Sweet sounds return
Updated: 2011-07-19 07:55
By Chen Nan (China Daily)
Ten years after the release of their last album, The Cranberries are back in business, playing in stadiums, releasing a new CD, and coming to the Chinese mainland for the first time. Provided to China Daily
After a lengthy break, that included marriages and children, The Cranberries are back on the road. Chen Nan reports.
Faye Wong is undoubtedly the queen of pop music in most Chinese people's minds. But if they have listened to the music of Irish band The Cranberries, they would realize their queen is not quite a genius. When Wong's career started in Hong Kong in 1994, her cover of The Cranberries' song Dreams made people see her as a pioneering singer. Her imitation of lead female vocalist Dolores O'Riordan's silky voice, feverish high pitch and willowy whisper, as well as the cropped haircut, blew into the Chinese pop music industry like a fresh breeze. The recording immediately distinguished Wong from other female singers.
The Cranberries have influenced other Chinese musicians apart from Wong, such as songwriters Dou Wei, who is Wong's former husband, and singers Mavis Fan and Candy Lo. The Super Girl winner Li Yuchun also covered their song Zombie on her 2005 talent show.
"We have listened to Faye Wong's singing and it's certainly flattering," says Noel Hogan, a founder and guitarist of The Cranberries.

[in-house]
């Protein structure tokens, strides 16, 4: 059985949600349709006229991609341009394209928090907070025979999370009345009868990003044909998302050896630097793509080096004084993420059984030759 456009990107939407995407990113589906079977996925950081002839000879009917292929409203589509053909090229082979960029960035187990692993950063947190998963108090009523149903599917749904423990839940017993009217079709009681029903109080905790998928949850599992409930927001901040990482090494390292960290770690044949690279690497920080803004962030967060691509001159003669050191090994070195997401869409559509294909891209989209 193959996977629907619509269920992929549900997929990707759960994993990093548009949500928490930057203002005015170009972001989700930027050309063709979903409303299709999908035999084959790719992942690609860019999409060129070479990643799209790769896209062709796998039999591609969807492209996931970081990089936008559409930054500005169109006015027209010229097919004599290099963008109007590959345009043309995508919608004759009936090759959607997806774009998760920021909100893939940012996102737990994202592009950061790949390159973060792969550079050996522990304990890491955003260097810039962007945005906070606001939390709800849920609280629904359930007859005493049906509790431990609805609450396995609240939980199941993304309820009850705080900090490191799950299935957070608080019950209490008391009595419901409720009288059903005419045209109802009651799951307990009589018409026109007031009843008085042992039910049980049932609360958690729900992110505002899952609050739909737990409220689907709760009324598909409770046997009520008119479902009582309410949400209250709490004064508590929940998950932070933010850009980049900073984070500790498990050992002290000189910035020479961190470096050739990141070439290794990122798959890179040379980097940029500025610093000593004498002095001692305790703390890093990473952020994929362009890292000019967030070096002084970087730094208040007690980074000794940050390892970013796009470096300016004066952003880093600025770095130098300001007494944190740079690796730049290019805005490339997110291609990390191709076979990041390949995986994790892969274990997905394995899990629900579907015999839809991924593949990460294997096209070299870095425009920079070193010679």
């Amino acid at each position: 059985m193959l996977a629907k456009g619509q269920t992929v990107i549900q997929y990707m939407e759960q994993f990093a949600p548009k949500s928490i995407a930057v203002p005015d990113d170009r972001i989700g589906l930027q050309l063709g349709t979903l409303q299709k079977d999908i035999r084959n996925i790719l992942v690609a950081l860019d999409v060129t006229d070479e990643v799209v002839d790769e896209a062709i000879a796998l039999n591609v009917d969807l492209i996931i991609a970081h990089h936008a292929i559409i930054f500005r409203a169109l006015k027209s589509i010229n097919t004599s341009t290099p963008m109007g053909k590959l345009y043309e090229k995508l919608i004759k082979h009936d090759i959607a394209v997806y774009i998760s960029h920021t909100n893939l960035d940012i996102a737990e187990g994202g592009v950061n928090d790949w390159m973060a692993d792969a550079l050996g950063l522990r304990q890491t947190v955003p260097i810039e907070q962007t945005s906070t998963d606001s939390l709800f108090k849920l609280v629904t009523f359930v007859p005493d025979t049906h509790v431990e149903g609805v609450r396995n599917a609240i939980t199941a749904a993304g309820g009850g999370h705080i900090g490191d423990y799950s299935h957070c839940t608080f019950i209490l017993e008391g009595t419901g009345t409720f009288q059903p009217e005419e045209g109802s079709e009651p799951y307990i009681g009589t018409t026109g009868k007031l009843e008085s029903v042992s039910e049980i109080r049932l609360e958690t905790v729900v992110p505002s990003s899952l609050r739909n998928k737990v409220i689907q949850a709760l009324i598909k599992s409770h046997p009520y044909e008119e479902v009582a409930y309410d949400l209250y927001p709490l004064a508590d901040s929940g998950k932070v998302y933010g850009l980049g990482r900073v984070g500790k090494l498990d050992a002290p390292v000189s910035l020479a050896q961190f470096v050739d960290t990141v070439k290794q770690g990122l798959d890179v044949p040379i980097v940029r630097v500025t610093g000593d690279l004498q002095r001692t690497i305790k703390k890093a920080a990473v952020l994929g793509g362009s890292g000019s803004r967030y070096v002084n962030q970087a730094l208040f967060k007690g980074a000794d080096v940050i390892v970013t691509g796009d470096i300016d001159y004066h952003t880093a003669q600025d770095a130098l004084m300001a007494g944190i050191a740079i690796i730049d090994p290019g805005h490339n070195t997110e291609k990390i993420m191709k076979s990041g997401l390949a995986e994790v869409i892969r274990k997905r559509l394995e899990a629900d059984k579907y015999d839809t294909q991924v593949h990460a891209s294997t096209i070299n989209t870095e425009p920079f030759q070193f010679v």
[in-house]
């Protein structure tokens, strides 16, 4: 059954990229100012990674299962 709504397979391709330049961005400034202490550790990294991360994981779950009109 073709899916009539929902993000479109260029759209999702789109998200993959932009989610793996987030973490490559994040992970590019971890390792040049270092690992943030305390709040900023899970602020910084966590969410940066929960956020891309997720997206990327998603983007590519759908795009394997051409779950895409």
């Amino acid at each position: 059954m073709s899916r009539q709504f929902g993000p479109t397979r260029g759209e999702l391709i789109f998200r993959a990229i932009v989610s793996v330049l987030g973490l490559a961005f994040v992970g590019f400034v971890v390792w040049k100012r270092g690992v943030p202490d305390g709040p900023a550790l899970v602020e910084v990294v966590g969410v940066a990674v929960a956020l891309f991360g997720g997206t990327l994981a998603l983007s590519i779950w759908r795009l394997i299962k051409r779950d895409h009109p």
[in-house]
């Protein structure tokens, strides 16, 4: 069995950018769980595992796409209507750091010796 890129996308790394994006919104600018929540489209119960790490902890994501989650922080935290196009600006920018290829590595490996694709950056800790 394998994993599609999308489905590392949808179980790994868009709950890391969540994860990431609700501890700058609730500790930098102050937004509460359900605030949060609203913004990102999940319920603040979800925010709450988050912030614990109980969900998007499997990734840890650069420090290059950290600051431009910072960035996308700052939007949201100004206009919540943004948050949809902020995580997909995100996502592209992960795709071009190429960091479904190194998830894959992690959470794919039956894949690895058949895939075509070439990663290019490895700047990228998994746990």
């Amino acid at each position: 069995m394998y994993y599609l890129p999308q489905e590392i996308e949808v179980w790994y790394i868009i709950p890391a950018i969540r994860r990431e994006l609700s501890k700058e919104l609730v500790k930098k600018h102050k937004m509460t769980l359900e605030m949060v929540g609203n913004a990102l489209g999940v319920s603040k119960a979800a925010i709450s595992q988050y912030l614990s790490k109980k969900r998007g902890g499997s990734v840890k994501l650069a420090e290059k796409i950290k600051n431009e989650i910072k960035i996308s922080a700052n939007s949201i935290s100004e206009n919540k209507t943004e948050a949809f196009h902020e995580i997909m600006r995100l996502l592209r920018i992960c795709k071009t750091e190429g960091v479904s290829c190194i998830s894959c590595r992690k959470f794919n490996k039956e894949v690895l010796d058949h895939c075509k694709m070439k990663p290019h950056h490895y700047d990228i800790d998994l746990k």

"We saw an interview of a young band on TV the other day. It's surprising that they mentioned our band and called us their idols. We were just doing our own thing, you know."
Although The Cranberries have taken some years off, it seems as if they have never been away. Ten years after the release of their last album, The Cranberries, perhaps the most innovative and popular Irish bands of the 1990s, are back on the road, playing in stadiums, releasing a new CD, and coming to the mainland for the first time.
The Cranberries will give two concerts at the Grand Stage in Shanghai on July 26 and at the Wukesong Arena in Beijing on July 28 as part of their 2011 Asian tour.
"We are really excited about going to China," says Hogan in an interview with China Daily before the band left for China.
"We've been touring many places around the world but it's always exciting to go to a new place."
After a self-imposed hiatus in 2003, the band announced in 2009 that the lingering was over with a North American tour.
With the original four members, vocalist O'Riordan, guitarist Hogan, bassist Mike Hogan and drummer Fergal Lawler, the concerts in China are going to feature songs from the old albums that a lot of fans know.
They will perform unforgettable tunes, especially Ode to My Family, Dreams, Zombie and Linger, as well as four tracks from their new album, Roses.
"We just finished recording the new album and we look forward to presenting the new tracks to audiences," Hogan says.
"It's our second nature to hit the road again, you know.
"We rehearsed on Sunday afternoon. All of us were nervous because it's been a long time since we rehearsed in one room. We were in a bit of shock at the beginning because we haven't played those old tracks for years. It felt like 'Oh God, it's terrible'. But soon we found the tunes and got back to ourselves. We try hard to be better."